It’s dominated headlines over the last 48 hours, but what actually happened when Donald met Kim?
If you’re anything like us, the chances are you want to know about big political meetings because, y’know, they’re very important.
But also, it’s very complicated and why use brain power figuring it all out when instead you could be watching Love Island?
Well, maybe part of the reason you should care is that the “leave it to the experts” mantra no longer applies – because while Kim Jong-un and Donald Trump are a lot of things, they are certainly not experts.
So it’s down to us, the people, to dissect what went on in the meeting and figure out what it was even about and why it was so damn historic.
Why did the meeting take place in Singapore?
The small country of Singapore is widely acknowledged as a mutual ground between states. Neither leader holds power in Singapore so they are on a level playing field.
What was the aim of the summit?
The key word here is denuclearisation. The aim was to have North Korea sign a declaration agreeing to stop developing nuclear weapons. From the US perspective, anything less than total denuclearisation at the summit was considered a loss.
However, the US then made the mistake of comparing Kim Jong-un to Muammar Gadaffi, the leader of Libya and, well, that didn’t go down too well and resulted in the summit being cancelled.
So, since that debacle, no one is really sure what the aim of the summit was, but we’re thinking of it as the first (of many) stepping stones on the way to North Korea’s denuclearisation.
What actually happened behind closed doors?
Let’s be honest: who really knows. According to both parties, the summit was a success with a signed agreement declaring the two nations would work on building “a lasting and stable peace regime on the Korean Peninsula”. North Korea agreed to work towards denuclearisation while the USA pledged to end joint military exercises in South Korea.
How long that denuclearisation will take, nobody can say for certain. But Kim Jong-un is keen to keep America on-side, as China, their main ally, has become increasingly disapproving of his erratic ways. The meeting between the two men normalises Kim Jong-un internationally at a time when he’s seen as a political outsider.
It’s worth noting that North Korea has previously promised denuclearisation – on a number of occasions, in fact – without actually following through.
So, was the summit a success?
Vipin Narang, a professor of political science at MIT and an expert on US-North Korea relations, spoke to Sean Illing for Vox about whether or not the result of the summit favours the US, North Korea, both or neither.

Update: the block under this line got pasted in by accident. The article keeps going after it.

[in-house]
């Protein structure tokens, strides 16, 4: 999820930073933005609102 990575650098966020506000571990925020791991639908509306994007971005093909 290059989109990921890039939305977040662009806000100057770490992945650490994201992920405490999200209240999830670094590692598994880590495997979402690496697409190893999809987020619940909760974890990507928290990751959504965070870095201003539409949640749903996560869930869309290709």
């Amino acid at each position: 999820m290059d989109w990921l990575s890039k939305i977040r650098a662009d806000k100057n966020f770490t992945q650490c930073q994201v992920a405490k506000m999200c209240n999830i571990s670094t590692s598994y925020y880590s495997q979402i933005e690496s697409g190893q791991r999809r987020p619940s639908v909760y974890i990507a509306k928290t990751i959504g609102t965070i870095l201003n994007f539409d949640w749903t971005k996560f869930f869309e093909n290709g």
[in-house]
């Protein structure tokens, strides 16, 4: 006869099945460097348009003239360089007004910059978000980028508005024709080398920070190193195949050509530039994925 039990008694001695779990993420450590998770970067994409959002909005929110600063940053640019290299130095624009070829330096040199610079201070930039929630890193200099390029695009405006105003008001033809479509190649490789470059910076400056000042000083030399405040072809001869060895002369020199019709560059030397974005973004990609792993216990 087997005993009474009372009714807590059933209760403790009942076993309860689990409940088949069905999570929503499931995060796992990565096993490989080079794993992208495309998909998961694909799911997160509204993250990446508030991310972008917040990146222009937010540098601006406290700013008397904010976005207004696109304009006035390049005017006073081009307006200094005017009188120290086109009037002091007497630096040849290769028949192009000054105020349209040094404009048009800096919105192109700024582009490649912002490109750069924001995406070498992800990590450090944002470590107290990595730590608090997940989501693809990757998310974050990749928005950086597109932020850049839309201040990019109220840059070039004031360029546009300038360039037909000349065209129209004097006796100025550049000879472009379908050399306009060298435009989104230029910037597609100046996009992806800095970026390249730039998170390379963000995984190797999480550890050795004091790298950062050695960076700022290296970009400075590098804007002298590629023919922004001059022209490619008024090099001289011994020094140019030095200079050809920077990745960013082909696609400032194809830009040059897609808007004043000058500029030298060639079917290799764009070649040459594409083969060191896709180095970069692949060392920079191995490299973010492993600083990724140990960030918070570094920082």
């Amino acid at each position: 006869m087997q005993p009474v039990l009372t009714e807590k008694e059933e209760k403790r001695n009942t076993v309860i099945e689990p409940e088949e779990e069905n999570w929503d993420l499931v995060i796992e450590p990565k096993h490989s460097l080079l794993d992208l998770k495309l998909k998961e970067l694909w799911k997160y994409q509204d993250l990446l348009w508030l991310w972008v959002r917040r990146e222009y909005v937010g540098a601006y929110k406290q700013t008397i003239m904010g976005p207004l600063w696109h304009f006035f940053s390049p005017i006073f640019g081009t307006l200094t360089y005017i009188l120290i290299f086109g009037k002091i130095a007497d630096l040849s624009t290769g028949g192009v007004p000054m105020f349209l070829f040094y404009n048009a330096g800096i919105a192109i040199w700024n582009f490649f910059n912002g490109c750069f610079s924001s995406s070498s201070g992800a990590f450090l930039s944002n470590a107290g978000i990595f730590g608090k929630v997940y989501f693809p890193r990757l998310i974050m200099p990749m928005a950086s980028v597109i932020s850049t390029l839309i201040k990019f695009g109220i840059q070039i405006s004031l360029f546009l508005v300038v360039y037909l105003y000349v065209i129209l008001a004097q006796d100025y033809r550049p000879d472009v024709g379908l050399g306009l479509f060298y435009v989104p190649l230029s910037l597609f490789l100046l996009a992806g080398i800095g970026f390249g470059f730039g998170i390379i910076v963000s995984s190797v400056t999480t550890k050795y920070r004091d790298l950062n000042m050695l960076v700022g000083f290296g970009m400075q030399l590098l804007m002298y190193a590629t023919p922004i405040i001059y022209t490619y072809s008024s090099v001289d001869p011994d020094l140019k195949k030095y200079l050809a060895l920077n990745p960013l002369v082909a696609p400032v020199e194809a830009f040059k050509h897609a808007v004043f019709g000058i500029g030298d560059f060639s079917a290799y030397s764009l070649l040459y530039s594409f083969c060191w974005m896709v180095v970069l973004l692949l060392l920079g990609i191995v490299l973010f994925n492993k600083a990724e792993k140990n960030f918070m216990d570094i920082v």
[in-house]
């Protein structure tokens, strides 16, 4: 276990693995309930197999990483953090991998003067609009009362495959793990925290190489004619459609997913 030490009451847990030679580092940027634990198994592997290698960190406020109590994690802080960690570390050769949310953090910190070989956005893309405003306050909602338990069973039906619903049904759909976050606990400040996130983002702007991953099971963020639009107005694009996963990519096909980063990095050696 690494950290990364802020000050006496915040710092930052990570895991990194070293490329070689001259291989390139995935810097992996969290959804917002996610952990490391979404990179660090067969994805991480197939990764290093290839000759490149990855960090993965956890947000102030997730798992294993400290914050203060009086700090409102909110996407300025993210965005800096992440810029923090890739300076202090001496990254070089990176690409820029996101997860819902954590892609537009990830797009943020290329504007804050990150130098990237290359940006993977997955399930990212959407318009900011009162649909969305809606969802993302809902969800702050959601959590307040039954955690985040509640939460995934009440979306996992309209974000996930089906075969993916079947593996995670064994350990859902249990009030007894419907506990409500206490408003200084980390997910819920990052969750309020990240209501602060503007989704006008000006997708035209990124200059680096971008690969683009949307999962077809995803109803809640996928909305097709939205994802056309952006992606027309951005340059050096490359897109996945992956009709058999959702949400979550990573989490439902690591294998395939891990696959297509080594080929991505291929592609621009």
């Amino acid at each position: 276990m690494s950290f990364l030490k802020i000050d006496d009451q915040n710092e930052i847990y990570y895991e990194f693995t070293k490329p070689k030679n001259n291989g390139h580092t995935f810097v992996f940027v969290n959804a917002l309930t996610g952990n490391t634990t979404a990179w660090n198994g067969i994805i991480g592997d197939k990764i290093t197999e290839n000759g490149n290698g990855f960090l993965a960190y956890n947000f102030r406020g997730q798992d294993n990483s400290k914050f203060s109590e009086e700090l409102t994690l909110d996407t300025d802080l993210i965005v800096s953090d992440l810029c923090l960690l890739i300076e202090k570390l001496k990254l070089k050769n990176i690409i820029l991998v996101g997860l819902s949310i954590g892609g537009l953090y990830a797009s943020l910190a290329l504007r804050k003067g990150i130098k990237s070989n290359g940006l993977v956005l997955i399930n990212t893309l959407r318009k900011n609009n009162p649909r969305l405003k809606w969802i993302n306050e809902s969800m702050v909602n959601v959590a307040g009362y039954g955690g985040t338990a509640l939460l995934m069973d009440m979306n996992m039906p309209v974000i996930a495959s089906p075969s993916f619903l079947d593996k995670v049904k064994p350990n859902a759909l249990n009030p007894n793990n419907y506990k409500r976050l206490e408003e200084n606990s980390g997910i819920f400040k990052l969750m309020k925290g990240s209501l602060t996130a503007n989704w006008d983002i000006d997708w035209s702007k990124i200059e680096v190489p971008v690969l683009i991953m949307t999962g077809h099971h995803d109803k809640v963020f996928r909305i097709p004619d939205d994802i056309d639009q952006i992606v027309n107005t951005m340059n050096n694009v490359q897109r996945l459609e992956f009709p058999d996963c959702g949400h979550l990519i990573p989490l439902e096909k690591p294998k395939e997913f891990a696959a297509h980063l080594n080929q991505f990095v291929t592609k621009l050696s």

“They merely promised to ‘work toward’ the goal of denuclearization, which is about as vague and meaningless as it gets,” he said.
“And in a lot of ways, Kim ends up the winner, because he has extracted a freeze on US-South Korean military exercises as long as the dialogue continues, and as long as North Korea continues to freeze its development of nukes.
“There’s really nothing to enforce at this point. The text of the agreement is so vague that it’s not clear what could be enforced. Remember, North Korea hasn’t agreed to give up or suspend anything. They’ve literally committed to nothing, so what would we even verify?
“But it’s important to stipulate that North Korea is probably at a point in its technical development cycle where it can afford to suspend full-blown missile testing, in which case Kim emerges as the big winner. He gets to sit down as an equal to the US president, commit to nothing, and, for the short term, drive a wedge between the US and South Korea.
When asked by Illing who came out as the big winner, Narang had a pretty clear take on the summit.
“China looks like a big winner. Their ultimate goal is a nuclear North Korea that doesn’t provoke a war on the Korean Peninsula, so that there’s a buffer between South Korea, US forces, and China. So China and North Korea are unambiguous winners here.
“The US comes out mostly even, having gained a nice photo op. South Korea, depending on how it reacts, can still gain from this. Japan appears to be the immediate loser.”
Luckily, if this is considered a pretty historic moment (it was only last year we thought the pair would start World War III via Twitter), acknowledging that isn’t mutually exclusive to disliking both Trump and Kim Jong-un.
At the end of the day, we all just want to not be blown up by nuclear weapons.